Chicago Bulls: Kirk Hinrich's Absence Proves His Value to the Bulls

Shehan JeyarajahCorrespondent IFebruary 23, 2013

NEW YORK, NY - JANUARY 11: Kirk Hinrich #12 of the Chicago Bulls plays against the New York Knicks at Madison Square Garden on January 11, 2013 in New York City. NOTE TO USER: User expressly acknowledges and agrees that, by downloading and/or using this photograph, user is consenting to the terms and conditions of the Getty Images License Agreement.  (Photo by Bruce Bennett/Getty Images)
Bruce Bennett/Getty Images

Last offseason, the Chicago Bulls brought in former point guard Kirk Hinrich on a new two-year contract to start in the absence of Derrick Rose. This season, Hinrich's statistics have been exceedingly poor. He is averaging 7.0 points per game, which is second to last among full-time starting point guards, and his 10.79 Player Efficiency Rating is 309th in the NBA

Regardless of the stats, the Bulls are 5-9 in games that Kirk Hinrich has missed, and 27-14 in games he has played. So the question arises, even though Hinrich's stats are painfully mediocre, why are the Bulls better with him on the floor?

The answer has more to do with what the Bulls lack than what Hinrich provides. At point guard, the Bulls have four players under contract: Derrick Rose, Hinrich, Nate Robinson and Marquis Teague. Of course, Derrick Rose remains sidelined with his ACL injury for now, so that leaves Hinrich, Robinson and Teague.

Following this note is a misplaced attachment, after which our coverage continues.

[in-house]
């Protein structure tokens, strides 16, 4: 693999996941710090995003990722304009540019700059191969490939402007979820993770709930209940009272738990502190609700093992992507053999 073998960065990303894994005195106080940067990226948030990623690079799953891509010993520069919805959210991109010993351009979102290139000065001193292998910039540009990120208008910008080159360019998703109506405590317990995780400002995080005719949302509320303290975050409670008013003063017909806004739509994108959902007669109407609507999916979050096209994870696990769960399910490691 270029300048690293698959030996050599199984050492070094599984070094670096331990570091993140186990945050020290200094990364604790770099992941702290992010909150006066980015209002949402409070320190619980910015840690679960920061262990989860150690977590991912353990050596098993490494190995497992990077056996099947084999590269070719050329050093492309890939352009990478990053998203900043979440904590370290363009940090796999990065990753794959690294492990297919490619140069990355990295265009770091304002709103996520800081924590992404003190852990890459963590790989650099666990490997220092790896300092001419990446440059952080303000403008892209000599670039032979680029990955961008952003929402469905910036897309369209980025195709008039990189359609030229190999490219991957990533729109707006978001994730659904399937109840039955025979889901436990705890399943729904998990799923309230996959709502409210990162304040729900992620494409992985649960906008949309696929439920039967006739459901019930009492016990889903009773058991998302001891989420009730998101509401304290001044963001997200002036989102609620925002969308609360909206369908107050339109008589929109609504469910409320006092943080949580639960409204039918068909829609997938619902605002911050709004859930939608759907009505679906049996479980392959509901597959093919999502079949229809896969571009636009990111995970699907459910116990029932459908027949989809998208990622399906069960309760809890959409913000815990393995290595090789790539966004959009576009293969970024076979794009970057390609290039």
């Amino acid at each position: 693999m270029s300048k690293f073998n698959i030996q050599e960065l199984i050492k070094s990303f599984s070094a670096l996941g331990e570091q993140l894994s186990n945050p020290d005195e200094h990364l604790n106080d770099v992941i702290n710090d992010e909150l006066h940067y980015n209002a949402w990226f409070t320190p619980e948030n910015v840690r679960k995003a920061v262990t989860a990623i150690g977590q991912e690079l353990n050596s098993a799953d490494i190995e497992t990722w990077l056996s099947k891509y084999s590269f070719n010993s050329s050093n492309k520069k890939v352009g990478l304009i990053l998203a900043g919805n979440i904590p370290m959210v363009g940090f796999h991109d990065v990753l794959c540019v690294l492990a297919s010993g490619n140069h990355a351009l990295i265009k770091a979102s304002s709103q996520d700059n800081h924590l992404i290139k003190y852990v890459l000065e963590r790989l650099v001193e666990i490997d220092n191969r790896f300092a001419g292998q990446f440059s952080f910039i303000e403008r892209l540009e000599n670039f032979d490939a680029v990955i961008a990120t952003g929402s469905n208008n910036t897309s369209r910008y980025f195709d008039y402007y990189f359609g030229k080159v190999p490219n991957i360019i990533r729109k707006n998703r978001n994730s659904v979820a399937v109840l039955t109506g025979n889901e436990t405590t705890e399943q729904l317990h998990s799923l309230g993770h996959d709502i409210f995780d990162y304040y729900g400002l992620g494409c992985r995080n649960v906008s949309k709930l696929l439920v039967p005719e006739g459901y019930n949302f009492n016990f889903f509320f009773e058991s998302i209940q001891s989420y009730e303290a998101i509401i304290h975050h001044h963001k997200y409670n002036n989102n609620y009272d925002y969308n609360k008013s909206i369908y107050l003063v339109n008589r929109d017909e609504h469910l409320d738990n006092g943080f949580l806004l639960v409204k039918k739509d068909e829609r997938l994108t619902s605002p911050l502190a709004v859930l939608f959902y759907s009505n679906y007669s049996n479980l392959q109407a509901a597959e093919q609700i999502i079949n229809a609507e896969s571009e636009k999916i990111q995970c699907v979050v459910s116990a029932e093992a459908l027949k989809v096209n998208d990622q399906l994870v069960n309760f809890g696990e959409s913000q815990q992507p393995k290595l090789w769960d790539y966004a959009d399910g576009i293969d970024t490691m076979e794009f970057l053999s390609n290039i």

Nate Robinson is a very valuable piece, but he is not necessarily what you want as your starting point guard. He's a score-first guard who is in his element as a dynamic sixth man off the bench. When he is inserted into the starting lineup, Robinson has been known to struggle both offensively and defensively.

Defensively, Robinson is just flat out undersized at 5'9". Offensively, he tends to over-dribble and lead bad offensive possessions, which the Bulls cannot afford. 

In addition, Marquis Teague is absolutely not ready to be a contributor today. When he's on the court, he looks lost, and has shown no ability at all to finish around the rim or shoot a jumper. He also has a Player Efficiency Rating of 6.51, which is 410th in the league. Teague should develop, but he is not even a passable NBA player at the moment. 

Kirk Hinrich is what both of these players are not. He is a committed defender, even if his actual ability is often overhyped. He also has some ability as a spot-up three point shooter. More than anything else though, Hinrich gets the offense moving. On a team with no true scoring option, ball movement is by far the most important thing offensively. 

When Derrick Rose comes back, Hinrich's value to the team will be greatly reduced. However until that point, the Chicago Bulls are greatly benefited by having him start at point guard.